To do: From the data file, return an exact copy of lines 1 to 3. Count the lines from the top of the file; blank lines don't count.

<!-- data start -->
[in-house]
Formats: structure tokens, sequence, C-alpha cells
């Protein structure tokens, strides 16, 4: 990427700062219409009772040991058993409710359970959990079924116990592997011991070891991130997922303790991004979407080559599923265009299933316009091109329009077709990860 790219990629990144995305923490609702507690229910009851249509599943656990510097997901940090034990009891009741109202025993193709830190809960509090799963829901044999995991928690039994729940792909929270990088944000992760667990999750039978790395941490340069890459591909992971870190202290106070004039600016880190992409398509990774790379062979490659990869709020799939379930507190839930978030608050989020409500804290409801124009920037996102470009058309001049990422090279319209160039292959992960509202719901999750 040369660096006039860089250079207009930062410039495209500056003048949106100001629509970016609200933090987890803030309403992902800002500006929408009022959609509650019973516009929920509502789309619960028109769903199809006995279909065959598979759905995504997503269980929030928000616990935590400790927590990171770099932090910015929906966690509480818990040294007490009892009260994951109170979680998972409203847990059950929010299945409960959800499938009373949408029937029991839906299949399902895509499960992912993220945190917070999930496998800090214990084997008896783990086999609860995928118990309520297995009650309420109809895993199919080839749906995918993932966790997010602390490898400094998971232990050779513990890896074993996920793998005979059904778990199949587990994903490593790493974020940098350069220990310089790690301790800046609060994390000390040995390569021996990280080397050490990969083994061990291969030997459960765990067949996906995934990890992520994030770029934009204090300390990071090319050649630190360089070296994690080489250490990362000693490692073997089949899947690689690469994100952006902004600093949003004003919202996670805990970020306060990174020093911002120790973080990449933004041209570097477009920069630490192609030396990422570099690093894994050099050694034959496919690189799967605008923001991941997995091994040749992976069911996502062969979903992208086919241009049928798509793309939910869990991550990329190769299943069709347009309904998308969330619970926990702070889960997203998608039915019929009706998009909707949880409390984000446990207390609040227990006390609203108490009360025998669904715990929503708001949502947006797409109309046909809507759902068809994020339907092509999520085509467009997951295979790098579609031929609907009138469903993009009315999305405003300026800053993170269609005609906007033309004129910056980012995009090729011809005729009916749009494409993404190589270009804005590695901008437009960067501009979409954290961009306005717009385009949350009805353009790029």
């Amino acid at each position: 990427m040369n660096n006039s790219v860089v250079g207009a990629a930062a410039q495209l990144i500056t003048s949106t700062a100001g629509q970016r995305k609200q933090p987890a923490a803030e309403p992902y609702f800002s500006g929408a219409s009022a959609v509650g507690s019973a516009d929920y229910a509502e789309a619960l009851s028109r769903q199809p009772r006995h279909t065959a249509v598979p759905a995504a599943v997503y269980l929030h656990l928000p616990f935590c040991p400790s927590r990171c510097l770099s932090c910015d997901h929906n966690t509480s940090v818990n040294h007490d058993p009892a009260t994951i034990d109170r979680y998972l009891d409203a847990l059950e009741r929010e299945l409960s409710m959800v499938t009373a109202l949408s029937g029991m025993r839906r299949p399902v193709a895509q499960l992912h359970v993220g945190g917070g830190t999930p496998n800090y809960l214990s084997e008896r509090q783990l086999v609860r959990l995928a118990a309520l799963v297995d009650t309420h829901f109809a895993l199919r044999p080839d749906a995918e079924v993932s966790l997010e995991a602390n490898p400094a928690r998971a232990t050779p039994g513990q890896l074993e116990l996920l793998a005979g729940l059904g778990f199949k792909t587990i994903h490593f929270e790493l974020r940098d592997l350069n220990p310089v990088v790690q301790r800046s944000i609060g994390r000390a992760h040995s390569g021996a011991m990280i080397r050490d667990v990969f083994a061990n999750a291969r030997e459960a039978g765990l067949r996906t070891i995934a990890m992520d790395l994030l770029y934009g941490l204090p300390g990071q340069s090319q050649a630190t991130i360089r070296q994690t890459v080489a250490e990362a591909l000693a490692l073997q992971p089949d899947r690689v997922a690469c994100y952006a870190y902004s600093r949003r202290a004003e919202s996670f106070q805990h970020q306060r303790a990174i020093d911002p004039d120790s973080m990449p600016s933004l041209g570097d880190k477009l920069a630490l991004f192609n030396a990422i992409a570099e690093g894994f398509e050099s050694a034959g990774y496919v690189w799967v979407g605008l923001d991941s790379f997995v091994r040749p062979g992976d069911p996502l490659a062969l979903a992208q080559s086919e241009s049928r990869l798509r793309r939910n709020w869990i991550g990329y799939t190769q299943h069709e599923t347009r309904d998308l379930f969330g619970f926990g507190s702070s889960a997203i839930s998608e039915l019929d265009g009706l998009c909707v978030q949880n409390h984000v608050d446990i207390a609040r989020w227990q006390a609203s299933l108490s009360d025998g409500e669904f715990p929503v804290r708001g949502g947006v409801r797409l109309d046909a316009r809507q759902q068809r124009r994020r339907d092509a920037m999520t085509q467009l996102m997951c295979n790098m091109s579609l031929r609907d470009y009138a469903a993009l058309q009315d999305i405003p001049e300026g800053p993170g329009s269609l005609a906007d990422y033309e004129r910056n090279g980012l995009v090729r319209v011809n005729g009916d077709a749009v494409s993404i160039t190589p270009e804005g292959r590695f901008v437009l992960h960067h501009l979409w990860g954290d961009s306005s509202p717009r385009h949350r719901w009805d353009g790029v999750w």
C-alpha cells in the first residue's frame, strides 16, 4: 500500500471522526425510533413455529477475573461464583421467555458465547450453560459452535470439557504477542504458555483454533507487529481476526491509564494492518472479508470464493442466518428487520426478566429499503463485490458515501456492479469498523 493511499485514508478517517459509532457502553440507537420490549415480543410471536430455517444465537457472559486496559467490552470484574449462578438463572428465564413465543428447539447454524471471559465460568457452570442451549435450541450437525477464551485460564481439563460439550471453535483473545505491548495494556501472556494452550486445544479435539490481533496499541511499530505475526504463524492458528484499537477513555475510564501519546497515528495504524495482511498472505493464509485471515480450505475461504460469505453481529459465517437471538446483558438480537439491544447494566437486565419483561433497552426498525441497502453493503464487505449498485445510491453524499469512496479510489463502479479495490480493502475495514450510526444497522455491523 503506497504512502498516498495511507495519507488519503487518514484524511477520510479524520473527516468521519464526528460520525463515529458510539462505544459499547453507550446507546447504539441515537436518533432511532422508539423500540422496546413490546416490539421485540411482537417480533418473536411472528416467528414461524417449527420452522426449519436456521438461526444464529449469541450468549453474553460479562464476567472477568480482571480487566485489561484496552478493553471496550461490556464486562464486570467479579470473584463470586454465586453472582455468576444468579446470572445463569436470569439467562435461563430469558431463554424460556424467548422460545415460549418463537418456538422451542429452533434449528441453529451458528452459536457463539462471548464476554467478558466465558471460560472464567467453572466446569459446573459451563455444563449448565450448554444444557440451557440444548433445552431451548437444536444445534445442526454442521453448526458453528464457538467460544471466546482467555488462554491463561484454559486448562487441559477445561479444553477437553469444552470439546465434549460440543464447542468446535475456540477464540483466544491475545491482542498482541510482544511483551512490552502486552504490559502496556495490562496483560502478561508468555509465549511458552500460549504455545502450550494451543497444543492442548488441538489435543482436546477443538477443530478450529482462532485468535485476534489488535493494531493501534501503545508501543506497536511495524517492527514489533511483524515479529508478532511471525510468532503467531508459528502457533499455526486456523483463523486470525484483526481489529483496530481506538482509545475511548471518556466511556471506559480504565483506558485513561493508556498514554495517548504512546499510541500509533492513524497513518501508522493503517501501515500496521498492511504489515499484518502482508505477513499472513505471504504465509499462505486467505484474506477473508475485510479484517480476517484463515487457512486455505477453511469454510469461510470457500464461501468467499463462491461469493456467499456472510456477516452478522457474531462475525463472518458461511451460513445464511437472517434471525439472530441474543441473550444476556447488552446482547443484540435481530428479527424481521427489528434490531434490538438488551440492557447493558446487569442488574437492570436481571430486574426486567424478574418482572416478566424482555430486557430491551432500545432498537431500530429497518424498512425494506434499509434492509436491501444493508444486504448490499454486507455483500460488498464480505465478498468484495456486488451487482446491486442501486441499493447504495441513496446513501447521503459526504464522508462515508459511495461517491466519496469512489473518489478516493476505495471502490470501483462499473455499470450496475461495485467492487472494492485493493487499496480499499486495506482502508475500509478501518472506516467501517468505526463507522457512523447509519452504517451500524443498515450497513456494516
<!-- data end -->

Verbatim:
[in-house]
Formats: structure tokens, sequence, C-alpha cells
């Protein structure tokens, strides 16, 4: 990427700062219409009772040991058993409710359970959990079924116990592997011991070891991130997922303790991004979407080559599923265009299933316009091109329009077709990860 790219990629990144995305923490609702507690229910009851249509599943656990510097997901940090034990009891009741109202025993193709830190809960509090799963829901044999995991928690039994729940792909929270990088944000992760667990999750039978790395941490340069890459591909992971870190202290106070004039600016880190992409398509990774790379062979490659990869709020799939379930507190839930978030608050989020409500804290409801124009920037996102470009058309001049990422090279319209160039292959992960509202719901999750 040369660096006039860089250079207009930062410039495209500056003048949106100001629509970016609200933090987890803030309403992902800002500006929408009022959609509650019973516009929920509502789309619960028109769903199809006995279909065959598979759905995504997503269980929030928000616990935590400790927590990171770099932090910015929906966690509480818990040294007490009892009260994951109170979680998972409203847990059950929010299945409960959800499938009373949408029937029991839906299949399902895509499960992912993220945190917070999930496998800090214990084997008896783990086999609860995928118990309520297995009650309420109809895993199919080839749906995918993932966790997010602390490898400094998971232990050779513990890896074993996920793998005979059904778990199949587990994903490593790493974020940098350069220990310089790690301790800046609060994390000390040995390569021996990280080397050490990969083994061990291969030997459960765990067949996906995934990890992520994030770029934009204090300390990071090319050649630190360089070296994690080489250490990362000693490692073997089949899947690689690469994100952006902004600093949003004003919202996670805990970020306060990174020093911002120790973080990449933004041209570097477009920069630490192609030396990422570099690093894994050099050694034959496919690189799967605008923001991941997995091994040749992976069911996502062969979903992208086919241009049928798509793309939910869990991550990329190769299943069709347009309904998308969330619970926990702070889960997203998608039915019929009706998009909707949880409390984000446990207390609040227990006390609203108490009360025998669904715990929503708001949502947006797409109309046909809507759902068809994020339907092509999520085509467009997951295979790098579609031929609907009138469903993009009315999305405003300026800053993170269609005609906007033309004129910056980012995009090729011809005729009916749009494409993404190589270009804005590695901008437009960067501009979409954290961009306005717009385009949350009805353009790029």